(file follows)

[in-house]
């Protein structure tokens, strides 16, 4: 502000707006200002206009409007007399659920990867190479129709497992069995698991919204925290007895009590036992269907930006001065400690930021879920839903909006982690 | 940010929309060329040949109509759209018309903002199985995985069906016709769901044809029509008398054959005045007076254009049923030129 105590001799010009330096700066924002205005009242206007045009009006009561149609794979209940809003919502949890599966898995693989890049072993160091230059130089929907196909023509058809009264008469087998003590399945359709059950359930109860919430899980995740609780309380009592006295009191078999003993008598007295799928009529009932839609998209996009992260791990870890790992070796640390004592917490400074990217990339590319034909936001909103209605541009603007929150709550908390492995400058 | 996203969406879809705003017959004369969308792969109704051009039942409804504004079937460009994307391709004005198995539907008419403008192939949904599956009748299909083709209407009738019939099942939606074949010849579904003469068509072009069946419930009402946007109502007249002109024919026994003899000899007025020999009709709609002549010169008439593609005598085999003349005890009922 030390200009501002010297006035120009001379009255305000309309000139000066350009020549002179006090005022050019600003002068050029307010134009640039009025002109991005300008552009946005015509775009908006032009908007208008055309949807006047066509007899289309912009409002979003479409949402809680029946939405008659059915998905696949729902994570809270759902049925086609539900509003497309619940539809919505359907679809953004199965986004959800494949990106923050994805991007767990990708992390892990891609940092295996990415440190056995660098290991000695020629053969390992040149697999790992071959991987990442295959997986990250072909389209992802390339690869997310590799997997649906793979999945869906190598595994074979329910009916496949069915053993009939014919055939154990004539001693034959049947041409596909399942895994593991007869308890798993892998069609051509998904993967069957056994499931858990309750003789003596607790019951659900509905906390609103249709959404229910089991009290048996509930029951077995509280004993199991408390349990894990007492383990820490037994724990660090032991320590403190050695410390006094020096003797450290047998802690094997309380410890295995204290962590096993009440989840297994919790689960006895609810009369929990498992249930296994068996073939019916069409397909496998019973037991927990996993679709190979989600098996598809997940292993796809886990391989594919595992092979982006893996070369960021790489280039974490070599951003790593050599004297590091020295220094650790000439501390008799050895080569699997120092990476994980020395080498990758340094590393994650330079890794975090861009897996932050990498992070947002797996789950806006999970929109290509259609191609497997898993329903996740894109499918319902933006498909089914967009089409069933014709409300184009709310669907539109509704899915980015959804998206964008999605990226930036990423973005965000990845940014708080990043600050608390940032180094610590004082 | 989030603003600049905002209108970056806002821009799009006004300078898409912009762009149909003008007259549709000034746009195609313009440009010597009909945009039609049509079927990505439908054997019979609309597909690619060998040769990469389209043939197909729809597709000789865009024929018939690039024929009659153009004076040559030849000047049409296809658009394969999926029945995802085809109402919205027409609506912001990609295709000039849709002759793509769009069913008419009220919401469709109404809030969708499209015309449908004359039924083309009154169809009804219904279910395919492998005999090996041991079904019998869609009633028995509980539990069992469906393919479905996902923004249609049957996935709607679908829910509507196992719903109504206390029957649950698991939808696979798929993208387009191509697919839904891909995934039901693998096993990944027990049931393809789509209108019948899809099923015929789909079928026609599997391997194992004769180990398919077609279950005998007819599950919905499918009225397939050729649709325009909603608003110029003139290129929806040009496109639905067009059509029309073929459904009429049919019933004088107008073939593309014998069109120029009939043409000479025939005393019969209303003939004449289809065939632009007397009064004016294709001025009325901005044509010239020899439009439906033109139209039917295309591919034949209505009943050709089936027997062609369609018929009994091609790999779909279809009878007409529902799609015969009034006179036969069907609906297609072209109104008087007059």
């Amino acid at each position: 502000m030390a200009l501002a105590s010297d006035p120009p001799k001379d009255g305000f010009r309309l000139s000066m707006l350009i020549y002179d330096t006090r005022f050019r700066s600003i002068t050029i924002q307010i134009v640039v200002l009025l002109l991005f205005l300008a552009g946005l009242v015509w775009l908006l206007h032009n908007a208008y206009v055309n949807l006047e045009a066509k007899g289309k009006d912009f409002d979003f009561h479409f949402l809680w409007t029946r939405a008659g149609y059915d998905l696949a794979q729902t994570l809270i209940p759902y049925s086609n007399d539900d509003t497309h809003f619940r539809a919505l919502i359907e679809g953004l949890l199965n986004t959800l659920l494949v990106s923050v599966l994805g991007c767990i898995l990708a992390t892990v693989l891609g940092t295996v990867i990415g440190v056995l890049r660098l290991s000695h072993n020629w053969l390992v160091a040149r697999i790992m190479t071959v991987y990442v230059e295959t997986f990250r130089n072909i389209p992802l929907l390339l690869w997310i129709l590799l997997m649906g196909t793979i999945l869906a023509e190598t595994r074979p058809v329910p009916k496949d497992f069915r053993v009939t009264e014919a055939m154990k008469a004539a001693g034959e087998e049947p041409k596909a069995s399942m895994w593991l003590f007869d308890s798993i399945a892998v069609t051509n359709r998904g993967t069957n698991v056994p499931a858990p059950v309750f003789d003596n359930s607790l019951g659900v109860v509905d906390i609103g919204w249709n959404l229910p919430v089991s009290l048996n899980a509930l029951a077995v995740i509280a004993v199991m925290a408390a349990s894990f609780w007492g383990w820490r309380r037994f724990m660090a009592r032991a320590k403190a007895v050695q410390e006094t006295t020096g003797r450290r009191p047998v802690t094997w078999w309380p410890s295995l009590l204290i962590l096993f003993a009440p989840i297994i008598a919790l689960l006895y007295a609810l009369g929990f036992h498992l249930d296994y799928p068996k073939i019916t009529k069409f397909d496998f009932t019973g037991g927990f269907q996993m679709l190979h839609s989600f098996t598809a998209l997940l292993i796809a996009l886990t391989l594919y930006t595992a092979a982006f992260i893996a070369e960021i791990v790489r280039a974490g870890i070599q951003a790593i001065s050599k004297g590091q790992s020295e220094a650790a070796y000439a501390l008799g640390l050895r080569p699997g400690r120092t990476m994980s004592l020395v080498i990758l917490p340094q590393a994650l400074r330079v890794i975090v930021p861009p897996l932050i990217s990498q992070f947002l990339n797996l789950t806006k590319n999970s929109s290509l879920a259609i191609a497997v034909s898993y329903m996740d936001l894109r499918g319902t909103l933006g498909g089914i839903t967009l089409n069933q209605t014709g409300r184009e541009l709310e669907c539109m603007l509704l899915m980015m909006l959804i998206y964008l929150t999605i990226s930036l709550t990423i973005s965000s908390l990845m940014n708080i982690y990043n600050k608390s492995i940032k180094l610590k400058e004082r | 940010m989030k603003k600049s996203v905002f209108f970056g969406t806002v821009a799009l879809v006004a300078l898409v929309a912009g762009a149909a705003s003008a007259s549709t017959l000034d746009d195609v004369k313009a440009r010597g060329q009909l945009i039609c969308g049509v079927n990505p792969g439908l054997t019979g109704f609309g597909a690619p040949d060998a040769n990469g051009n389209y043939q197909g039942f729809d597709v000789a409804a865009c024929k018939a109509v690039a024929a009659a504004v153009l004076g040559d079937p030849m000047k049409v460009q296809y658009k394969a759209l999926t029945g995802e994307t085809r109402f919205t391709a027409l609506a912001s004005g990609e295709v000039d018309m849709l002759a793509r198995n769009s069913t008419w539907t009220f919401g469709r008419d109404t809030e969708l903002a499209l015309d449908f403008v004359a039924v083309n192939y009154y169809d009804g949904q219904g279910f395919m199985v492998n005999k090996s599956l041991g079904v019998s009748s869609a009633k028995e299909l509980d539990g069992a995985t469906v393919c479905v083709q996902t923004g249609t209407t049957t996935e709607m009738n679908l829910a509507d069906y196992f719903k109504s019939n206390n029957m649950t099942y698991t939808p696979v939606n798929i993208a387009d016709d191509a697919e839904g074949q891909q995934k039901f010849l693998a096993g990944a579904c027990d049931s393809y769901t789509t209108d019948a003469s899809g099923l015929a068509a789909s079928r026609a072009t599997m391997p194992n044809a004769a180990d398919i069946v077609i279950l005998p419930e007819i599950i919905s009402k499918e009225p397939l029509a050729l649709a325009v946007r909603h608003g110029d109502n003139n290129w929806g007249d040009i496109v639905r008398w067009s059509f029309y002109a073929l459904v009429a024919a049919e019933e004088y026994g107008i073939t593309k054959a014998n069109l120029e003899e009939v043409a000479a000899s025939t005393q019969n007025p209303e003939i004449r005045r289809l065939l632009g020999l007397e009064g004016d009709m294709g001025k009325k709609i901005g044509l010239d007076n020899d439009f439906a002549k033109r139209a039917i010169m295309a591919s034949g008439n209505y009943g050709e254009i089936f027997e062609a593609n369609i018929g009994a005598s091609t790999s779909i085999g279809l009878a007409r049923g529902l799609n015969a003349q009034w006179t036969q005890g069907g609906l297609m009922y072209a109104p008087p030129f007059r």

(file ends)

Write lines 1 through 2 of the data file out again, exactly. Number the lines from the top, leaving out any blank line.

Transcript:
[in-house]
């Protein structure tokens, strides 16, 4: 502000707006200002206009409007007399659920990867190479129709497992069995698991919204925290007895009590036992269907930006001065400690930021879920839903909006982690 | 940010929309060329040949109509759209018309903002199985995985069906016709769901044809029509008398054959005045007076254009049923030129 105590001799010009330096700066924002205005009242206007045009009006009561149609794979209940809003919502949890599966898995693989890049072993160091230059130089929907196909023509058809009264008469087998003590399945359709059950359930109860919430899980995740609780309380009592006295009191078999003993008598007295799928009529009932839609998209996009992260791990870890790992070796640390004592917490400074990217990339590319034909936001909103209605541009603007929150709550908390492995400058 | 996203969406879809705003017959004369969308792969109704051009039942409804504004079937460009994307391709004005198995539907008419403008192939949904599956009748299909083709209407009738019939099942939606074949010849579904003469068509072009069946419930009402946007109502007249002109024919026994003899000899007025020999009709709609002549010169008439593609005598085999003349005890009922 030390200009501002010297006035120009001379009255305000309309000139000066350009020549002179006090005022050019600003002068050029307010134009640039009025002109991005300008552009946005015509775009908006032009908007208008055309949807006047066509007899289309912009409002979003479409949402809680029946939405008659059915998905696949729902994570809270759902049925086609539900509003497309619940539809919505359907679809953004199965986004959800494949990106923050994805991007767990990708992390892990891609940092295996990415440190056995660098290991000695020629053969390992040149697999790992071959991987990442295959997986990250072909389209992802390339690869997310590799997997649906793979999945869906190598595994074979329910009916496949069915053993009939014919055939154990004539001693034959049947041409596909399942895994593991007869308890798993892998069609051509998904993967069957056994499931858990309750003789003596607790019951659900509905906390609103249709959404229910089991009290048996509930029951077995509280004993199991408390349990894990007492383990820490037994724990660090032991320590403190050695410390006094020096003797450290047998802690094997309380410890295995204290962590096993009440989840297994919790689960006895609810009369929990498992249930296994068996073939019916069409397909496998019973037991927990996993679709190979989600098996598809997940292993796809886990391989594919595992092979982006893996070369960021790489280039974490070599951003790593050599004297590091020295220094650790000439501390008799050895080569699997120092990476994980020395080498990758340094590393994650330079890794975090861009897996932050990498992070947002797996789950806006999970929109290509259609191609497997898993329903996740894109499918319902933006498909089914967009089409069933014709409300184009709310669907539109509704899915980015959804998206964008999605990226930036990423973005965000990845940014708080990043600050608390940032180094610590004082 | 989030603003600049905002209108970056806002821009799009006004300078898409912009762009149909003008007259549709000034746009195609313009440009010597009909945009039609049509079927990505439908054997019979609309597909690619060998040769990469389209043939197909729809597709000789865009024929018939690039024929009659153009004076040559030849000047049409296809658009394969999926029945995802085809109402919205027409609506912001990609295709000039849709002759793509769009069913008419009220919401469709109404809030969708499209015309449908004359039924083309009154169809009804219904279910395919492998005999090996041991079904019998869609009633028995509980539990069992469906393919479905996902923004249609049957996935709607679908829910509507196992719903109504206390029957649950698991939808696979798929993208387009191509697919839904891909995934039901693998096993990944027990049931393809789509209108019948899809099923015929789909079928026609599997391997194992004769180990398919077609279950005998007819599950919905499918009225397939050729649709325009909603608003110029003139290129929806040009496109639905067009059509029309073929459904009429049919019933004088107008073939593309014998069109120029009939043409000479025939005393019969209303003939004449289809065939632009007397009064004016294709001025009325901005044509010239020899439009439906033109139209039917295309591919034949209505009943050709089936027997062609369609018929009994091609790999779909279809009878007409529902799609015969009034006179036969069907609906297609072209109104008087007059």